Date published: 2014-07-13
Rated 5 out of 5 by from Diffrent Tomato I have grown this tomato for many years. First is flavor. Its a smoky/ earthy taste to me. Others just enjoy the flavor. When growing the Black Krim you MUST pick it when bottom is red top green. (half and half). When watered it will have less taste. Always add calcium (can use Tums or egg shells) when planting. For the new gardeners just remember Krim is a Heirloom,so less is tomatoes.
Date published: 2014-01-13
Rated 4 out of 5 by from This is one interesting tomato My mother called these the "ugly tomato" and I never understood why. This was a descent producer with above average taste that would crack a bit. I personally liked the color aspect and it provided nice color contrasts especially on a plate with many of the heirloom tomato varieties. The fruits are not super large and this would be a great tomato for the gardener that has little space in their garden but want something that has solid flavor.
Date published: 2013-11-18
Rated 5 out of 5 by from Plants Arrived in Great Shape I've just planted these tomatoes but want to counter some negative reviews of ordering plants. This was the first year that Burpee shipped tomato plants to CA. I order nine tomatoes and three peppers. I had my fingers crossed but the packaging and vigor of the plants was amazing. All arrived in perfect condition and are thriving so far.
Date published: 2013-04-24
Rated 3 out of 5 by from Prone to cracking I planted a variety of heirlooms and a few hybrid tomatoes last year: Pink Brandywine, Black Krim, Black From Tula, Sungold, Ace 55, Bush Goliath, and Tumbling Tom. I planted the Black Krim from seed indoors and transpanted outdoors.. It grew vigorously, but began fruiting late compared to my other tomatoes. Nearly all the Black Krim tomatoes produced cracked deeply when they began ripening. Compared to my other black tomato, Black From Tula, the Black Krim was not very impressive. The Black From Tula began fruiting much earlier, had almost no cracking, was more productive, and had larger fruit. The flavor was similarly tasty. Once I cut off the cracked portions, however, the Black Krim had a very nice flavor, typical of an heirloom tomato with green shoulders. I have learned that the tomato types with green shoulders genetically have superior flavor compared to the tomato types with homogeneous color. I have limited space in my raised beds, so this year I will not be planting Black Krim. Too much tomato wasted from cracking. In its place I will try a Chocolate Cherokee instead.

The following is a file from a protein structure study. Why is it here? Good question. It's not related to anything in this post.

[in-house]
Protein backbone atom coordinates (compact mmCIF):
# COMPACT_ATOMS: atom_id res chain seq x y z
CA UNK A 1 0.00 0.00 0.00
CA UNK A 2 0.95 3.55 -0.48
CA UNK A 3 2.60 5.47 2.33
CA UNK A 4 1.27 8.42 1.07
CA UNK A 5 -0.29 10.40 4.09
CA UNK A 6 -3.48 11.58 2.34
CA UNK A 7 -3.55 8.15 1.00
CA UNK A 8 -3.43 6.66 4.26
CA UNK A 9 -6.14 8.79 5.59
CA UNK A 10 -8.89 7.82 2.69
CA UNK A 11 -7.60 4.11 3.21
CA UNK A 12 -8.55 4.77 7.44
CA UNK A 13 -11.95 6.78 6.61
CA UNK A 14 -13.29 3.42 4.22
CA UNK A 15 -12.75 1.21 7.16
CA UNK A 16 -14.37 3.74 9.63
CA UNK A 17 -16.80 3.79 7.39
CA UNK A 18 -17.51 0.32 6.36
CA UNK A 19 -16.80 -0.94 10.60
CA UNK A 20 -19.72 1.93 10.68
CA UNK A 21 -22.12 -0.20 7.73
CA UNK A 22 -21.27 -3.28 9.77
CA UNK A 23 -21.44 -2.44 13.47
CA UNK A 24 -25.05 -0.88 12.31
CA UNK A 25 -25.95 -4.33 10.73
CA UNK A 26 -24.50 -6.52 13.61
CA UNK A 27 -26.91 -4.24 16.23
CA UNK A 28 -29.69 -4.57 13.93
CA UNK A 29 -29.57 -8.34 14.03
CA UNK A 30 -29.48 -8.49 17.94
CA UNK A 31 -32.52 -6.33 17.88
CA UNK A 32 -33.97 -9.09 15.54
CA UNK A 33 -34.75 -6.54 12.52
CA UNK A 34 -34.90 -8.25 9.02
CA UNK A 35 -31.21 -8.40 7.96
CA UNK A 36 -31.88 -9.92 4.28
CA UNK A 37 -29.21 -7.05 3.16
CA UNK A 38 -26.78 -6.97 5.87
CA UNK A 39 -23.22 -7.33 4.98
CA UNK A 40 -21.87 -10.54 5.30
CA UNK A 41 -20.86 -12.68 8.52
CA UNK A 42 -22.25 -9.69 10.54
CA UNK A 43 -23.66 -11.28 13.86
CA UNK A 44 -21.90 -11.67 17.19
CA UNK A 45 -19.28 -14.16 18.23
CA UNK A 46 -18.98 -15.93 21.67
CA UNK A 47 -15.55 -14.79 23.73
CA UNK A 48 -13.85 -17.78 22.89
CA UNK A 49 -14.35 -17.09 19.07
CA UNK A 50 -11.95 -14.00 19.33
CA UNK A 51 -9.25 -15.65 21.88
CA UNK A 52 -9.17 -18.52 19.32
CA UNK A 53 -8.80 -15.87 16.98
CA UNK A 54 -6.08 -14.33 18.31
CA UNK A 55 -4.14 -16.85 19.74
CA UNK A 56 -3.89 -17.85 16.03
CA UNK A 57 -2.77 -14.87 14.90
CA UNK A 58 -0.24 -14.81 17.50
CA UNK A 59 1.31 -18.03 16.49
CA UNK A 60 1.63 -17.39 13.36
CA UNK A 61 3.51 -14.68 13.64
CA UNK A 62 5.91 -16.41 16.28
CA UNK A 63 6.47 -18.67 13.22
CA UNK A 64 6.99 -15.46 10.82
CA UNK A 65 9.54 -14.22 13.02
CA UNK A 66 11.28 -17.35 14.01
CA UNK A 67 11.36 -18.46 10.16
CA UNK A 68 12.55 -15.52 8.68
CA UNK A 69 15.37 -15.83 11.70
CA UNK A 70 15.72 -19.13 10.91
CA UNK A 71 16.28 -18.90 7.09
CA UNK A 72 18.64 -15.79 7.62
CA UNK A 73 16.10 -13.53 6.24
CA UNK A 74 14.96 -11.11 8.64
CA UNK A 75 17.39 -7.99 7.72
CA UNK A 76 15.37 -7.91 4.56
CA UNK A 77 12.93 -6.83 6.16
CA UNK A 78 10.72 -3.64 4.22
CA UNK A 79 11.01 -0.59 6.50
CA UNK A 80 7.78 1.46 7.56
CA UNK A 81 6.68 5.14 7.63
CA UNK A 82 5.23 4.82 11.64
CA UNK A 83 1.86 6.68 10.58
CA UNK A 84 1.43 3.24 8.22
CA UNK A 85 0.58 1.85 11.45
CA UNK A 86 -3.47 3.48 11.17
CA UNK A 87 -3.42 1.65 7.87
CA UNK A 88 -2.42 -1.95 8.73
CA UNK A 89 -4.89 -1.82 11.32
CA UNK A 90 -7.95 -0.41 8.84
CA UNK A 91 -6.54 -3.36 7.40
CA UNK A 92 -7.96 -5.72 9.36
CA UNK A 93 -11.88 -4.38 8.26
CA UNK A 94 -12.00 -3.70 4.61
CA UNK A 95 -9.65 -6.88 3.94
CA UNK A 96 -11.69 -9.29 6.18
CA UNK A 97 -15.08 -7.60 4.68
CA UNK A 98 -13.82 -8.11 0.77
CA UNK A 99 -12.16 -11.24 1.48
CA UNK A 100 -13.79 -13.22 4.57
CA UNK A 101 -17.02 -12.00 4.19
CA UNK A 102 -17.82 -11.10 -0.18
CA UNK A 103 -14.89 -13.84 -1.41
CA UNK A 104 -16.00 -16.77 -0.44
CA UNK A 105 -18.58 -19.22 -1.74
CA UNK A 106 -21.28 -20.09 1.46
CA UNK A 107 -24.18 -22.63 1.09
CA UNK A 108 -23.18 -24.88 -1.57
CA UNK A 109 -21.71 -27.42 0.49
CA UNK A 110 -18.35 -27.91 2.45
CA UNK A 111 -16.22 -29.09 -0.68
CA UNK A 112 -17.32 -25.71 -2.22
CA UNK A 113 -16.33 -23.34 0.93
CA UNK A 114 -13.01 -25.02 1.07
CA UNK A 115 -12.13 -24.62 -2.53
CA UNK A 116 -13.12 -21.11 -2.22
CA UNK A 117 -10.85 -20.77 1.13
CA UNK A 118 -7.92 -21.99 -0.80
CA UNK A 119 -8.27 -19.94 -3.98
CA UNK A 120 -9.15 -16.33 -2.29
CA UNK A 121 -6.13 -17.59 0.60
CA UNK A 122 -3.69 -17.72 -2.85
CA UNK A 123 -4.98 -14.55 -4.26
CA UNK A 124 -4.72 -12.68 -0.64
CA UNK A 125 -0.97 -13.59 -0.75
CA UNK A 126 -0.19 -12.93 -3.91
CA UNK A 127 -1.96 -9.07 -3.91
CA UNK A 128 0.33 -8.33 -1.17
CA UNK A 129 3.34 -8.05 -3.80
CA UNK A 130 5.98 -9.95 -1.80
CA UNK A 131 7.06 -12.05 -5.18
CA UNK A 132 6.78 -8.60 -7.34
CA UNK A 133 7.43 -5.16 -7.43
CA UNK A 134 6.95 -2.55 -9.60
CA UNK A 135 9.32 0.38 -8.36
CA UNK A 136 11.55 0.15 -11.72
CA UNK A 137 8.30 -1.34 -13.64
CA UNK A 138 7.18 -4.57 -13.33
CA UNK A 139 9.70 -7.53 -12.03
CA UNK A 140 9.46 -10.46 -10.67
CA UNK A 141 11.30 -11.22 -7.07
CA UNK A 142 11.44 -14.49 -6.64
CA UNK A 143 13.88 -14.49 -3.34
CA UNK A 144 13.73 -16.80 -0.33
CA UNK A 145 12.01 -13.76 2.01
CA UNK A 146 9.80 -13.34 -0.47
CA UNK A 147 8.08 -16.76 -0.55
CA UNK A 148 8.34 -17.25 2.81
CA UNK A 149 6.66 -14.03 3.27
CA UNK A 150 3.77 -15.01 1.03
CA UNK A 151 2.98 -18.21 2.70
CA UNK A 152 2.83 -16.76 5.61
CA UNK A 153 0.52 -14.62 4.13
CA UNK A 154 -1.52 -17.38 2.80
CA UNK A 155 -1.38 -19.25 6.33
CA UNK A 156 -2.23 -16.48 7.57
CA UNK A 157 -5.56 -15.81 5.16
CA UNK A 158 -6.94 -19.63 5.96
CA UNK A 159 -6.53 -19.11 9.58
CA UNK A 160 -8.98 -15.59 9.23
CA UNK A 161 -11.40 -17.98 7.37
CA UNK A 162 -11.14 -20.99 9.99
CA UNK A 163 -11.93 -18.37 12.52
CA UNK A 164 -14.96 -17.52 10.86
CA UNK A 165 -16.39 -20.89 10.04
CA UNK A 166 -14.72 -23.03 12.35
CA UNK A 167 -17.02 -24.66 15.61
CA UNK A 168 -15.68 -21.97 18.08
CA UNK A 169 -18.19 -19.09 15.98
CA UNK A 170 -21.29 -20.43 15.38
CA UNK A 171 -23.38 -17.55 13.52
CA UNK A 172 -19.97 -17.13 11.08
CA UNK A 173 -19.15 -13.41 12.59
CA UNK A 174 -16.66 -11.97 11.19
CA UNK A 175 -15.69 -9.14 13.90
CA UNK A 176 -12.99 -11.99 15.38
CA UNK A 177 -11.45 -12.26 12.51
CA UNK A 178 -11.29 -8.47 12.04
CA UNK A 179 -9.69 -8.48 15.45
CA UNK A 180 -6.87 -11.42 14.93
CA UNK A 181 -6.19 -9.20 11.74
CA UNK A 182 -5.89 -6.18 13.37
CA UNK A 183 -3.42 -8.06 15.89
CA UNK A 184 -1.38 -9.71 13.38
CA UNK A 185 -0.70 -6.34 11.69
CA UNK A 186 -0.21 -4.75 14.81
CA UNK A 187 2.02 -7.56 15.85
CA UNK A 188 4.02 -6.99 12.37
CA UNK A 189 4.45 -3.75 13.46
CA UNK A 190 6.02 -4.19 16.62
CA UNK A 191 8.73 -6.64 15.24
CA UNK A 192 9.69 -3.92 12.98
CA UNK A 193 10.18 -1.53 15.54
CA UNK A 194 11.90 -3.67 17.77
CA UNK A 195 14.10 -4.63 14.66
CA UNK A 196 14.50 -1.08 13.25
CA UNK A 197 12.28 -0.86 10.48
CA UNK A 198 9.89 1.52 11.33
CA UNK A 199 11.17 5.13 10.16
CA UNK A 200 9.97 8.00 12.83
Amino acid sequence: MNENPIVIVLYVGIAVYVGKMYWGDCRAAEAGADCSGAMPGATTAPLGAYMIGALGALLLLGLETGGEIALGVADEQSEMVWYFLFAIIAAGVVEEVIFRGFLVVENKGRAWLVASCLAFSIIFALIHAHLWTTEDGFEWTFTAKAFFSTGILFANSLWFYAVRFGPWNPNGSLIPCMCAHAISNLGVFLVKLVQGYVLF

Date published: 2013-03-03
Rated 3 out of 5 by from Not what I hoped for This tomato under performed all 8 varities in my garden last year. If I could get them to a riped stage with out cracks, they had to be eaten or refrigerated that day. They didn't store well and I didn't think the taste was outstanding. They were not worth the trouble for me.
Date published: 2013-02-22
Rated 5 out of 5 by from Love it from now on only will have this tomato!!!!
Date published: 2012-11-12
Rated 1 out of 5 by from didn't travel well Like another reviewer, I'd ordered this as a "transplant" and it was pretty much DOA. However the other two plants I received (in the same package) were fine. I planted it in hopes of a miracle, but alas there was no resurrection for my black krum. For the record, the sweet bell pepper, and the sun gold cherry tomato we fantastic.
Date published: 2012-08-01